Unidentified Man #3: With the Federal Reserve system exactly, you know, our dollar is no longer backed by gold, backed by silver, backed by anything tangible.
SMITH: John Perry, Alan Talercio, and Alex Leonard(ph) say if anything links the protest together, it's the loathing of big government. And the biggest symbol of that? Well, on April 15th, it has to be taxes. In Nashville, Tennessee, almost 3,000 people gathered on the plaza down the hill from state capitol. Among them Craig Tice(ph) who works for himself as a mechanic. He's got plenty of time while he works to listen to Rush Limbaugh and Sean Hannity on the radio.
Mr. CRAIG TICE: For me, the biggest issue is they want to tax to rich, which I think is a very bad idea because you have the people that are making the money, paying the bills and you want to up and up - all that does is affect everybody else down the line.
SMITH: Tice himself says he's middle class. He'll probably get the tax cut in the stimulus package. But he says he'd like to be rich someday. Organizers say that by the end of the evening, the number of protests will number more than 300. All conceived and put together, they say, by grassroots activists - not that there wasn't a little partisan fertilizer. Conservative groups like Freedom Works lent their organizing muscle on the Internet. Freedom Works was founded by former Republican Congressman Dick Armey. Conservative bloggers and talk show hosts jumped on board. Fox News began publicizing the events early and often. Fox hosts are broadcasting live today from various tea parties.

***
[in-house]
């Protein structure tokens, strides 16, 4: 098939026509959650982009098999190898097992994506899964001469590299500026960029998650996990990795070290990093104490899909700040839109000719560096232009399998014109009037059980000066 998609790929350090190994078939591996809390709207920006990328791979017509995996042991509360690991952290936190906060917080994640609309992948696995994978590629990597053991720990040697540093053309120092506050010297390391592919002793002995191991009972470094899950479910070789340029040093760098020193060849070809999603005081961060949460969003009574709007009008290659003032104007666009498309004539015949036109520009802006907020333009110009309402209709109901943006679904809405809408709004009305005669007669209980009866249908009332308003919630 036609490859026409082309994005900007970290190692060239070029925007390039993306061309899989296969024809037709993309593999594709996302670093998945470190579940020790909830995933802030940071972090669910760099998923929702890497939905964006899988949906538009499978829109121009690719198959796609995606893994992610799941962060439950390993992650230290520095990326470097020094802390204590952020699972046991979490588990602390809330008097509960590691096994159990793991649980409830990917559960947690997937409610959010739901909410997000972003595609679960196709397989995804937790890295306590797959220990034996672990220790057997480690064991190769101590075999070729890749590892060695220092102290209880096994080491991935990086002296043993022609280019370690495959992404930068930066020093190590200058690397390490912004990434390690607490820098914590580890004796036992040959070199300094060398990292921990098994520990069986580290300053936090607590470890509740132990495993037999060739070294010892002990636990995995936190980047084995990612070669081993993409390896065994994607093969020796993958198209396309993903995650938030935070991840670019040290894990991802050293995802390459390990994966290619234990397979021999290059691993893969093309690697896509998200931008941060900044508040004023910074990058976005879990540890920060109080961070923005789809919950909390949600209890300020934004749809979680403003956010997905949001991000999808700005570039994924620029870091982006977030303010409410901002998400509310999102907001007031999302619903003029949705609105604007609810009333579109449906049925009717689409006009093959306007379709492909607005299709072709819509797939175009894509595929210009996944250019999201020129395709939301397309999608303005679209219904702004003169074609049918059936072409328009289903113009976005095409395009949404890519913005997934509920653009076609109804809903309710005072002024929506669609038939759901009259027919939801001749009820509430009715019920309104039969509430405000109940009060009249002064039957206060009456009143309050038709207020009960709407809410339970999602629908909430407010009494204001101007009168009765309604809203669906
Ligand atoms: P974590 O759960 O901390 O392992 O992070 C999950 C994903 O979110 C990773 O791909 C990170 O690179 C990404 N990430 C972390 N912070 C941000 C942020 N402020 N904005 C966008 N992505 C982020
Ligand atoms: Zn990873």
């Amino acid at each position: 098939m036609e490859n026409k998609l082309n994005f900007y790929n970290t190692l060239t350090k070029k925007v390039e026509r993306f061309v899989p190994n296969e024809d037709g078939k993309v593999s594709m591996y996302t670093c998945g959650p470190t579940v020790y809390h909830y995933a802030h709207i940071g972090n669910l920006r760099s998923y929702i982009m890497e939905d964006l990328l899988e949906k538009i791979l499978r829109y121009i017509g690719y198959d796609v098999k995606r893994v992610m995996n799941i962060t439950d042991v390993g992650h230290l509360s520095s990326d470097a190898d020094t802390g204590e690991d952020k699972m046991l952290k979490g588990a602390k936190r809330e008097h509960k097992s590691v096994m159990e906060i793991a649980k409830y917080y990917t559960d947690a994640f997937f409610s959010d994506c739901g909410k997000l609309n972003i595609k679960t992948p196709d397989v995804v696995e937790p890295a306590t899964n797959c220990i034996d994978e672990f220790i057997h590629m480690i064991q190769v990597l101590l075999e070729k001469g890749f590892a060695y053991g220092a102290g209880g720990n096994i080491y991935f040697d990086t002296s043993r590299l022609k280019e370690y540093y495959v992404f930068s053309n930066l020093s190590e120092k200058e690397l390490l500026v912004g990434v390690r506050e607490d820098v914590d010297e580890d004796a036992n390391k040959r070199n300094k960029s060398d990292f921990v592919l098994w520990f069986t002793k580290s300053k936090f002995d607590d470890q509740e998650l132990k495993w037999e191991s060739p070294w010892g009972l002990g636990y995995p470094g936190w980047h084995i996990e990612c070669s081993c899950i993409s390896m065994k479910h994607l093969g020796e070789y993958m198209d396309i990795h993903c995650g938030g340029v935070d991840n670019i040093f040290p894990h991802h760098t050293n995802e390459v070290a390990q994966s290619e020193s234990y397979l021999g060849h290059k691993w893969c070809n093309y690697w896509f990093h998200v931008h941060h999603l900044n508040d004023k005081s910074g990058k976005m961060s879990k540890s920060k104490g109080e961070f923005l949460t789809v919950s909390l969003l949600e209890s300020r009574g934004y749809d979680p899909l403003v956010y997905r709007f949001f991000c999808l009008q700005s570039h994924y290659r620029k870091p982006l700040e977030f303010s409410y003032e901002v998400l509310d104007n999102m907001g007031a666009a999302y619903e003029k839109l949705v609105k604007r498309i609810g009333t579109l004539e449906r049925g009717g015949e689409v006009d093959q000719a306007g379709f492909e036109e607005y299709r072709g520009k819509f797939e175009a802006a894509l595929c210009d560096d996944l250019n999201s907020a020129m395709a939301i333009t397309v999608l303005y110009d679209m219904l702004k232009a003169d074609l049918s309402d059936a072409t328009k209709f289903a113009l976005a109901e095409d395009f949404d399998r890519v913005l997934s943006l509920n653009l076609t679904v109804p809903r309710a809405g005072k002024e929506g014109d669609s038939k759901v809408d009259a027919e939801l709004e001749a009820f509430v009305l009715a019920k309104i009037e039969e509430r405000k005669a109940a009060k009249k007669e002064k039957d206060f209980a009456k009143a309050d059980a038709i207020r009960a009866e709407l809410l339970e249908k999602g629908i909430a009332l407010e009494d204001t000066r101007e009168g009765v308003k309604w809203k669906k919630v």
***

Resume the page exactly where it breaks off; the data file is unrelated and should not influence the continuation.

And although the events are officially nonpartisan, the Republican National Committee has a related tea party promotion on its Web site. You can send a tea bag to President Obama or Democratic members of Congress. Still, with all the anti-Obama signs, many in the crowds were just is likely to vent their anger against Republicans, whom they say have lost their conservative bearings.
SMITH: In Greensboro, North Carolina, about 400 people showed up at the central Government Plaza. Sal Gutierrez and his mother Pamela were both laid off from their jobs over the last six months. They see the stimulus package and the bank bailouts and ask where is the benefit for us?
PAMELA: Every year, doesn't matter who's in office that it gets worse and more greed.
SAL GUTIERREZ: That's pretty much it. I mean, and it's on both sides of the aisle. It doesn't go one way or another. You know, we've got Democrats and Republicans, you know.
SMITH: Gutierrez says these rallies are the sign that it's time to fight back. He just hopes that someone's listening. Robert Smith, NPR News.
Notice what's missing? Anyone really having something negative to say about Barack Obama. There were "anti-Obama signs," but no anti-Obama quotes.
NPR's web page on the story has this odd summary:
In a CNBC meltdown about the stimulus bill, Rick Santelli proposed a modern-day tea party to protest unjust taxes. Santelli and his network have since disavowed the idea, but Fox News has taken up the cause. Hundreds of protests are going on Wednesday.